Jasmin And Bullet Holes
Our joint monitoring teams always includes a national monitor from each side, a language assistant, patrol leader and two or more United Nations Military Observers. Our team is on patrol in our white 4 x 4s. We know it is going to rain and we are far away from camp. Did I say rain? This is not rain as we know it in Canada. Here, in the rainy season, what pours from the sky is a river gone vertical. Mix this with roads that in Canada we wouldn’t even describe as wide trails and you have morass, which is a word I have always wanted to use but not experience. Thank goodness for power winches and GPS.
It is a wild day. Two villages, two investigations. Wonderful kids at the school, as usual. They come running out to look at the kawaja and laugh at my Arabic. They are what this UN mission is, or should be, about. We do okay until we run into a flash-flooded river. I make it across, with my yelping, pessimistic Jordanian navigator at my side, screaming that we are going to drown. I use the term navigator loosely, as he still swears we are 20 miles off target when we arrive in
the village. But it is a close-call. Our team leader gets stuck mid-river in his vehicle. It’s fun to watch everyone bail out and see all the water pour out the doors. It would be perfect if a fish or two came out as well, like in a Hollywood comedy.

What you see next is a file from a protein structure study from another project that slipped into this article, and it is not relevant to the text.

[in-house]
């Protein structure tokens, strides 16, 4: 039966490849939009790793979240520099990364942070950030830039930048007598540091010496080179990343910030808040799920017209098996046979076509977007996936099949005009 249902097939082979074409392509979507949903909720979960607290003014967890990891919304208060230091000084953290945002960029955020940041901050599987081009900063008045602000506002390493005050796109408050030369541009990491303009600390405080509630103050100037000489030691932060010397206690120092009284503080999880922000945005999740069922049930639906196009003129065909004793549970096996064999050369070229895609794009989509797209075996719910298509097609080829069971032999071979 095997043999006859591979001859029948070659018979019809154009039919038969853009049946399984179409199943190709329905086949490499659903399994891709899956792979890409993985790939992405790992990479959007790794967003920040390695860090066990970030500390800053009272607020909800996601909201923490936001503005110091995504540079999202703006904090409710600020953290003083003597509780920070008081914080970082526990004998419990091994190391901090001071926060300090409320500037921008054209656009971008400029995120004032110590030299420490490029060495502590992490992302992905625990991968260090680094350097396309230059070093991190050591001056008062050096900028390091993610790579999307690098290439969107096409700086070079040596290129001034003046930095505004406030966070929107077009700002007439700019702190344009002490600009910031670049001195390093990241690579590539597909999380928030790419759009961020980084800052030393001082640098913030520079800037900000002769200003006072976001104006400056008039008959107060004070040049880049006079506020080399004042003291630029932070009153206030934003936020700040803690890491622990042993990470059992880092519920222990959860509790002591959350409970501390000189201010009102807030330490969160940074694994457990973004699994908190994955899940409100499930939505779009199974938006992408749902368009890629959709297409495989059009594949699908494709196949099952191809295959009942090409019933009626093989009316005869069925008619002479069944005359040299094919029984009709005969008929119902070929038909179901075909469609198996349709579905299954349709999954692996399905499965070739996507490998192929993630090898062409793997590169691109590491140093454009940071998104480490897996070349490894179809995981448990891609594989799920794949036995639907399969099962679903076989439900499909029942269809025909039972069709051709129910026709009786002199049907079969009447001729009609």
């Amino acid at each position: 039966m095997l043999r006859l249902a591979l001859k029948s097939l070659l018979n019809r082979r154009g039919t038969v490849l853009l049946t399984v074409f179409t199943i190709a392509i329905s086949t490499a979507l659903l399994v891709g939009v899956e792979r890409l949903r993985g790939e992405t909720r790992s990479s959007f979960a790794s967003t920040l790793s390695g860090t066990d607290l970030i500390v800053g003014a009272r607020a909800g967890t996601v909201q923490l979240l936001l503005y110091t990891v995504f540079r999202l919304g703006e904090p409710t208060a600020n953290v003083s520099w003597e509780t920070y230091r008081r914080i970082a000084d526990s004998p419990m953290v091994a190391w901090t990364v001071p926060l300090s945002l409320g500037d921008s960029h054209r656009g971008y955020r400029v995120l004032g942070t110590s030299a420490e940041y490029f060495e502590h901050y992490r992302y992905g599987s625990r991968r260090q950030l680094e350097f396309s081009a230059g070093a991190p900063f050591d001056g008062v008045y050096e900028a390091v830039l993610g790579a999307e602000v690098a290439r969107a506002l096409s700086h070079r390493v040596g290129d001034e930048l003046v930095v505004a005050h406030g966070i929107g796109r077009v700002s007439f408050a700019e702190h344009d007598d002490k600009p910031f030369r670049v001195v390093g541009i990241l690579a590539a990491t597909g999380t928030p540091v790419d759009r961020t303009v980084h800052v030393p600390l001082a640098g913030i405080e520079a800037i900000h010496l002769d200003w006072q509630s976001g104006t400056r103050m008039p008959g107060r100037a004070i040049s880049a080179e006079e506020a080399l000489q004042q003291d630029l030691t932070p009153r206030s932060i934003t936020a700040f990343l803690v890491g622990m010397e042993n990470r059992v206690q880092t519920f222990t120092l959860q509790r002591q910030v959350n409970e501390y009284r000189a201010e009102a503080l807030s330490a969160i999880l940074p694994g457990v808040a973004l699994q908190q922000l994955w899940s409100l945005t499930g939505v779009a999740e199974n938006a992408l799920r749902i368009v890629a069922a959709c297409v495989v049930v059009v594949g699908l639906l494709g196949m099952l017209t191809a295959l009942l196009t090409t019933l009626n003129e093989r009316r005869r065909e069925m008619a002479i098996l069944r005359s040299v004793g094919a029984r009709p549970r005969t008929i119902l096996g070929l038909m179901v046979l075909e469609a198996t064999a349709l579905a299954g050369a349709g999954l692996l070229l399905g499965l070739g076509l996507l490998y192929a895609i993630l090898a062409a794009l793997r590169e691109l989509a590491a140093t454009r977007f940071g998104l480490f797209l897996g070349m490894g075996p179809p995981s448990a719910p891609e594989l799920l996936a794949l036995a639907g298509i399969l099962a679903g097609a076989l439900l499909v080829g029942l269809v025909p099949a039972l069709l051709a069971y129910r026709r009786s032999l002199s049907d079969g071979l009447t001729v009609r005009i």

I turn around to winch him out and get badly stuck myself in the beach sand. I don’t follow my own tracks back – dummy. Have to wait hours for a tractor to pull me out. The team is wonderful – two Jordanians, one Romanian, one Thai, three Sudanese and one Canadian – with great spirits, work ethic and humour.
Anyway, so much for being the expert winter driver (“Driving in mud? Ha! This is nothing compared to driving in the winter snows of Canada.”)
The essence of this story for me is the jasmine flower overleaf. (I tape a now truly-wilted bloom in my journal). The school buildings we investigate all have bricked-up windows. Why? Turns out the Sudanese Armed Forces (North) barricaded themselves in them during the earlier years of fighting. Consequently there are bullet holes everywhere, inside and out. As I walked over to one building, I notice a wonderful fragrance in the air and petals on the ground. “Jasmine,” I am told. Oh, it is such a great smell – calming, sweet, happy. You can still smell it on these pages of my journal. And here I am counting bullet holes, while standing on a carpet of jasmine and enveloped in the most peaceful fragrance. How sad. How very sad. Once again, the Sudanese dichotomy.